Sometimes life can get too much and you need to block it all out. You are overthinking and can’t seem to switch it off. The world seems to be closing in on you, and you have nowhere to turn.
On these days, all you can try to do is survive.
I have had a few bad days recently and have hidden away from the world. I’ve been resting and recovering and doing my best to get through this. Here are some of the distractions that have helped me so far.
These are also great for distracting from lockdown and helping time pass if you are on furlough, unemployed or working from home.
To me, music is therapy. You can find a song for any mood and sing it at the top of my your lungs. It really allows me to let my emotions out.
Relaxing music can also be good to take you away from your thoughts and be there in the moment.
2. Favourite films
Watching my favourite films with family and friends has really helped. With the pandemic and lockdown I can’t meet my friends but I have utilised Disney+ and their Group Watch which allows me to watch in sync with friends and we can message each other as we watch from the comfort of our own homes.
Get under your duvet in your favourite pyjamas with your favourite snacks and enjoy!
I recommend a good classic feel good musical like Singin in the Rain, White Christmas or The Sound of Music, as well as basically every Disney film!
3. Write it down
When thoughts are swirling in your mind, especially at night when everyone is asleep, I find writing my worries down helps to declutter my brain.
Writing helps you think things through as things can get jumbled in the mind, but you then need to write it legibly. You can then release all your thoughts onto paper and it can help you let go just enough to sleep or relax a little.
Knowing the thoughts will be there on paper in the morning to deal with may ease your mind. You may then be able to wait until you can talk to someone and really think about what you have written down, go over it and see if these thoughts have purpose and meaning.
If you find yourself catastrophising in your thoughts, write down the most likely scenarios beside the worst cause scenario to show yourself that it may not be as bad as you thought. I have been known to catastrophise and this is the only way I can control it.
4. Reach out to friends and family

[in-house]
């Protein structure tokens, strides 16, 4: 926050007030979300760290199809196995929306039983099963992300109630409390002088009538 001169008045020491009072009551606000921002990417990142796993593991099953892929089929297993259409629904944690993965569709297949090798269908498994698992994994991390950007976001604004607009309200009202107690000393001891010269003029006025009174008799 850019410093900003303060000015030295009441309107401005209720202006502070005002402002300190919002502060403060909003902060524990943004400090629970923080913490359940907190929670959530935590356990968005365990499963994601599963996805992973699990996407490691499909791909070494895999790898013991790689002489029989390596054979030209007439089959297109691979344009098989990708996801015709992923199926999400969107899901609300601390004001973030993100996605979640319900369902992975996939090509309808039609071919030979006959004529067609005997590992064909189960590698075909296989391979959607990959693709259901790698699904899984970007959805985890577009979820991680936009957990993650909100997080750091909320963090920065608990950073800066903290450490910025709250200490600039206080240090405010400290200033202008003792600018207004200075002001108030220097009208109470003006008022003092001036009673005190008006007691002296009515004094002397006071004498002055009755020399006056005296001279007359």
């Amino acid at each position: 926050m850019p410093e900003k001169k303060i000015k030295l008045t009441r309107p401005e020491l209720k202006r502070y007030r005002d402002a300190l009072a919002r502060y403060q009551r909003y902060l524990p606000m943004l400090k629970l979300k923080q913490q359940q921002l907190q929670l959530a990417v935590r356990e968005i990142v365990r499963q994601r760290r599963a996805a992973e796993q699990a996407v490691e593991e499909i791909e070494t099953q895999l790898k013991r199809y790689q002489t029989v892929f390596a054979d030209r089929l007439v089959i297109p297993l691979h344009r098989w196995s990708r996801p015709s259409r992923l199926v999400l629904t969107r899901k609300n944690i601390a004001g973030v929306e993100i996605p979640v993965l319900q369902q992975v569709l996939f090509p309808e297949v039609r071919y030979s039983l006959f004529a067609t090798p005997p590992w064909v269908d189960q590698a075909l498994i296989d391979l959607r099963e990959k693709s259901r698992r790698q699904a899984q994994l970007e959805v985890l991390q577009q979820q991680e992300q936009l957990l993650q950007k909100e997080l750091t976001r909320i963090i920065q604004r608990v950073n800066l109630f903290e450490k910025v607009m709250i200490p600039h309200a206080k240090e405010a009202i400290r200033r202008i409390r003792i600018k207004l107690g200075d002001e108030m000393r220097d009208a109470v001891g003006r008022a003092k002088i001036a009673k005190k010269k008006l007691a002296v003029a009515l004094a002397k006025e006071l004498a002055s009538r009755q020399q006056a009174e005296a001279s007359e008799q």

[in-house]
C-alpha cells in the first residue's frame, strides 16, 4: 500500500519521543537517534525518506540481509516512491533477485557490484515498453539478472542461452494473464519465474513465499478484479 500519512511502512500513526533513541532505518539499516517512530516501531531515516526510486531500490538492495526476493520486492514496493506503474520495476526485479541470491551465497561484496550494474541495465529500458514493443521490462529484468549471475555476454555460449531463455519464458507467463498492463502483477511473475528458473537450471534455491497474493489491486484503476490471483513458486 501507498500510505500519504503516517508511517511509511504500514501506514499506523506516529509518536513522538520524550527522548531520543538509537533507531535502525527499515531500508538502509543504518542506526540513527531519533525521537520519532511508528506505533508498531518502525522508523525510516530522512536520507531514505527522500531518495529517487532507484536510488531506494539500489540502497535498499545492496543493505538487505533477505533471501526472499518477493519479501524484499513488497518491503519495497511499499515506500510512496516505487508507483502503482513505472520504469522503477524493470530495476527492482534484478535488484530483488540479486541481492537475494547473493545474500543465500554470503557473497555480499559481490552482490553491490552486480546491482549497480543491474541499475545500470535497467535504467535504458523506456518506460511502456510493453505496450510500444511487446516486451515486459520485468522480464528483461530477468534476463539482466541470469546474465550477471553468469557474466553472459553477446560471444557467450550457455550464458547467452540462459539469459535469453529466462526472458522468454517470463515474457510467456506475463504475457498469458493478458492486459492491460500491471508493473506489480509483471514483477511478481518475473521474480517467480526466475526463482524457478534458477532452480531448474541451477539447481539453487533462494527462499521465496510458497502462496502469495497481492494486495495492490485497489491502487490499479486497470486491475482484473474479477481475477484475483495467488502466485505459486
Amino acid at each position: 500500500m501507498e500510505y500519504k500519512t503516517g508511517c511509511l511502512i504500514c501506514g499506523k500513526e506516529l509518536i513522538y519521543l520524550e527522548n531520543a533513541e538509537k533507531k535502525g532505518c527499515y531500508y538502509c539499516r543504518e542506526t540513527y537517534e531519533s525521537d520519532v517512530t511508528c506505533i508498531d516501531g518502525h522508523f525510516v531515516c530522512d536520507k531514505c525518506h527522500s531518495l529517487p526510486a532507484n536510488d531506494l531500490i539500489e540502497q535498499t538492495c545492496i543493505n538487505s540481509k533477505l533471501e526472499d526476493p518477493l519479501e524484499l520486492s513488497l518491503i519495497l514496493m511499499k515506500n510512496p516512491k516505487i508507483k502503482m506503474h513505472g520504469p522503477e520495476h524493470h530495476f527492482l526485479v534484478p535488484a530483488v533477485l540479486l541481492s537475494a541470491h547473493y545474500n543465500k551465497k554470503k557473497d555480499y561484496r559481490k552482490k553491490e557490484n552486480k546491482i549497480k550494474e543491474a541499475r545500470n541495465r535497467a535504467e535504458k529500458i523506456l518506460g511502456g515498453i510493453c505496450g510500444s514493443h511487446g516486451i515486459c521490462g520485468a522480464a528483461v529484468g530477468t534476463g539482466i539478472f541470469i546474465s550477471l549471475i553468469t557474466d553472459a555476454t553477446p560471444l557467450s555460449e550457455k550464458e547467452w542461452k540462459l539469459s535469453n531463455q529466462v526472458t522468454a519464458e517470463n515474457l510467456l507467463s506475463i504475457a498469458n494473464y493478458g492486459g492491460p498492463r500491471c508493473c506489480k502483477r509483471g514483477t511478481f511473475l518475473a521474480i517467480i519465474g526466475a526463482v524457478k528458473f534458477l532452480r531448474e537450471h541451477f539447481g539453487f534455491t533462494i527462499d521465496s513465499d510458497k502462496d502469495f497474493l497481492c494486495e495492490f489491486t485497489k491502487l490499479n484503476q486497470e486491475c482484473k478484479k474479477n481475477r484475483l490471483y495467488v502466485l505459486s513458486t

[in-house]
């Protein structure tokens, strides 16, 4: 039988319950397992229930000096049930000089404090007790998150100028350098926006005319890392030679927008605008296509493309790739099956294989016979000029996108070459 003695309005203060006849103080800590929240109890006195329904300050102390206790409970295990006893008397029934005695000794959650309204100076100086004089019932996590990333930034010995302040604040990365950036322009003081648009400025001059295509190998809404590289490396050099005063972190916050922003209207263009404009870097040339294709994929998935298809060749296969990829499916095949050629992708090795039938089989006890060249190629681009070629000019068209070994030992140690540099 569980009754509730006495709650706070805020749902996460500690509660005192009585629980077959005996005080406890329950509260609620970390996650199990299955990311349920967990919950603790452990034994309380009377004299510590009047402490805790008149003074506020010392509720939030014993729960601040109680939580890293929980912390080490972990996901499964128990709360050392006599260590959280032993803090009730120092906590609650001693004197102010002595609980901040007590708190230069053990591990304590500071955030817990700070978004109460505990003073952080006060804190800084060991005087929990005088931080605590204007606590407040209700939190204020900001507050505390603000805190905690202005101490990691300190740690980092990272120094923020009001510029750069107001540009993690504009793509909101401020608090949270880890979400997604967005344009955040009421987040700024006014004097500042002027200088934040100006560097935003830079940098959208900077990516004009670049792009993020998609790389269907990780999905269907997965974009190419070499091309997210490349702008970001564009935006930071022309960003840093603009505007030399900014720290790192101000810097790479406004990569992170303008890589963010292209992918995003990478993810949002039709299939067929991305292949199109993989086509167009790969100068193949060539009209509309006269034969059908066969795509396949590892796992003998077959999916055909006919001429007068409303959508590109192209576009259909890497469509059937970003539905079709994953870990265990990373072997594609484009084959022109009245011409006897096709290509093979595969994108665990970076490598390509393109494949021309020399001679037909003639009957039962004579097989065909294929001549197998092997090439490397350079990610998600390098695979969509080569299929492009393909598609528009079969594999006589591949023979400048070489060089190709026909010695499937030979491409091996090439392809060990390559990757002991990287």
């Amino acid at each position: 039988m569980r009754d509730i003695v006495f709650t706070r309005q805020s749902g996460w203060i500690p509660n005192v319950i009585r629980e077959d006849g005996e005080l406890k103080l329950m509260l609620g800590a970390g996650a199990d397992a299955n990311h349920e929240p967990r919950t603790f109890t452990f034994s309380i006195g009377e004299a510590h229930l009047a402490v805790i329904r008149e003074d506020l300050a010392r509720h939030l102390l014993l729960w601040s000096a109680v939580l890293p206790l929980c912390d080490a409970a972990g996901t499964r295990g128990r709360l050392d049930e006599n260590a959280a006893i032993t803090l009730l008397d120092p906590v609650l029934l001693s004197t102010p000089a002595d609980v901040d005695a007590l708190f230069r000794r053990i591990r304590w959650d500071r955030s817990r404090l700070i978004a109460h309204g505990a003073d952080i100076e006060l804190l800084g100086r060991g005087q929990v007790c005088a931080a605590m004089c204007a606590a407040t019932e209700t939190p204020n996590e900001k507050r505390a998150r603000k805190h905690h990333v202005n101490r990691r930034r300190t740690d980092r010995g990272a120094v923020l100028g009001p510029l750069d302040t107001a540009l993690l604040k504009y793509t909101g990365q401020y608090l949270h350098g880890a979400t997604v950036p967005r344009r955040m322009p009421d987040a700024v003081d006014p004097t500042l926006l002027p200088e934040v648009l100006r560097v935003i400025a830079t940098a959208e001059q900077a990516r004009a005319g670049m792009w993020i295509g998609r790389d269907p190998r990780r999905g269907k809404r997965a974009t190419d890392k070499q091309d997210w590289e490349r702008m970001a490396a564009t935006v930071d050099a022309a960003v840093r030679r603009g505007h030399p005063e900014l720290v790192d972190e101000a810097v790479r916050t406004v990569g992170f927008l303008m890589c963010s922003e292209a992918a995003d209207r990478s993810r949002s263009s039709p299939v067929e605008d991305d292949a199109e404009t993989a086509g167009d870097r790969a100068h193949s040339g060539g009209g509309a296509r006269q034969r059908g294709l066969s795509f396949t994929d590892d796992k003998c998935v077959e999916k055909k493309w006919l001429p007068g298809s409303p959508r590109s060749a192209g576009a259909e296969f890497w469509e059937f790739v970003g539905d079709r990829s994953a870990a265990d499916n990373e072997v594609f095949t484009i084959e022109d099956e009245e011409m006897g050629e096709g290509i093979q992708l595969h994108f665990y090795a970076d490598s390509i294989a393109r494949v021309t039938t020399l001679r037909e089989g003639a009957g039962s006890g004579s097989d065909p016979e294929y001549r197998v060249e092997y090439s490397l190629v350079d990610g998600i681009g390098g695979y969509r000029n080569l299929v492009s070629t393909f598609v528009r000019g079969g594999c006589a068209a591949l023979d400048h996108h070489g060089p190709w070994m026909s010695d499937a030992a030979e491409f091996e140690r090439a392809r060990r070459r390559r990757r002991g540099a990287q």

That’s what friends and family are for. Think of what you would do for them. If they are real friends, they will do the same for you. Tell them you are having a bad time. You don’t have to go into detail if you don’t want to.
If a friend knows you are not doing well, they can distract you with their own gossip, make you laugh, share your burden, cheer you up. It is amazing the kindness of others when you are at your worst.
There is always someone out there to talk to. If you are feeling alone and can’t reach out to anyone you know, call a helpline, take that step to help yourself. Sometimes just sharing your story can be a relief.
5. Gaming and reading
I put these together as they both have the same effect on me. Gaming and reading can transport me to different worlds and problems far away from my own. It allows you to live as someone else, somewhere else. Basically, pure escapism.
6. Positive news websites
I often feel overwhelmed by the news and it gives me a sense of impending doom. The only way to take my thoughts from the negativity, is to fill my head with positive news instead. There is always positive news out there, you just have to find it.
7. Go for a walk
It may seem like a silly small thing, but getting some fresh air can really clear the mind, even if it is just for 5 minutes.
It splits up your day by giving you something to do in a different atmosphere. It can be your one achievement that day. The one goal that you tick off the list.
Go somewhere beautiful, peaceful. Somewhere away from the loud roads, as if you are far away from your life. Breathe in the fresh air and listen to nature. It can really help centre your mind and body, almost like a system reset for humans.
It is not a magical fix, but it has helped me greatly and gives me a routine and goal every day. I also find people watching very therapeutic. I sometimes find a bench outdoors and watch the day go by.
8. Eat comfort food
This is a major one for me. Some foods are known to improve mood and everyone has their favourites that just make them feel better.
Mine is chocolate! It is actually scientifically proven to improve the mood, so I prescribe eating way to much of it to compensate for bad moods. I mean, what other excuse do you need to eat your favourite food?
9. If you are really struggling, seek help
You may think you are being brave by holding in your emotions, by dealing with things yourself, but sometimes you can’t do it alone and that’s OK. Talk to someone, call a helpline, just please don’t keep it to yourself.
2 thoughts on “Distractions for Bad Mental Health Days”
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Thank you 🙂
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